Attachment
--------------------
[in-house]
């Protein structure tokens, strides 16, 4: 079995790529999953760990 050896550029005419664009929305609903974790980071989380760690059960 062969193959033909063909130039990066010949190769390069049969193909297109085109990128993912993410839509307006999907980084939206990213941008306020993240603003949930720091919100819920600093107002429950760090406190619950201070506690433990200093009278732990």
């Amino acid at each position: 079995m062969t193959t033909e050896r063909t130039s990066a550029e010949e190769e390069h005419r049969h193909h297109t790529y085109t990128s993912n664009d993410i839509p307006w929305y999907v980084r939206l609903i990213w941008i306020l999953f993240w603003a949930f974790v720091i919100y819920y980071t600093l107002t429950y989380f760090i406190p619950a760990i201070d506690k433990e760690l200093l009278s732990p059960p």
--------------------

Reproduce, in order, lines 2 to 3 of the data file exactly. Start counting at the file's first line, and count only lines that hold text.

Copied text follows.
């Protein structure tokens, strides 16, 4: 079995790529999953760990 050896550029005419664009929305609903974790980071989380760690059960 062969193959033909063909130039990066010949190769390069049969193909297109085109990128993912993410839509307006999907980084939206990213941008306020993240603003949930720091919100819920600093107002429950760090406190619950201070506690433990200093009278732990």
């Amino acid at each position: 079995m062969t193959t033909e050896r063909t130039s990066a550029e010949e190769e390069h005419r049969h193909h297109t790529y085109t990128s993912n664009d993410i839509p307006w929305y999907v980084r939206l609903i990213w941008i306020l999953f993240w603003a949930f974790v720091i919100y819920y980071t600093l107002t429950y989380f760090i406190p619950a760990i201070d506690k433990e760690l200093l009278s732990p059960p």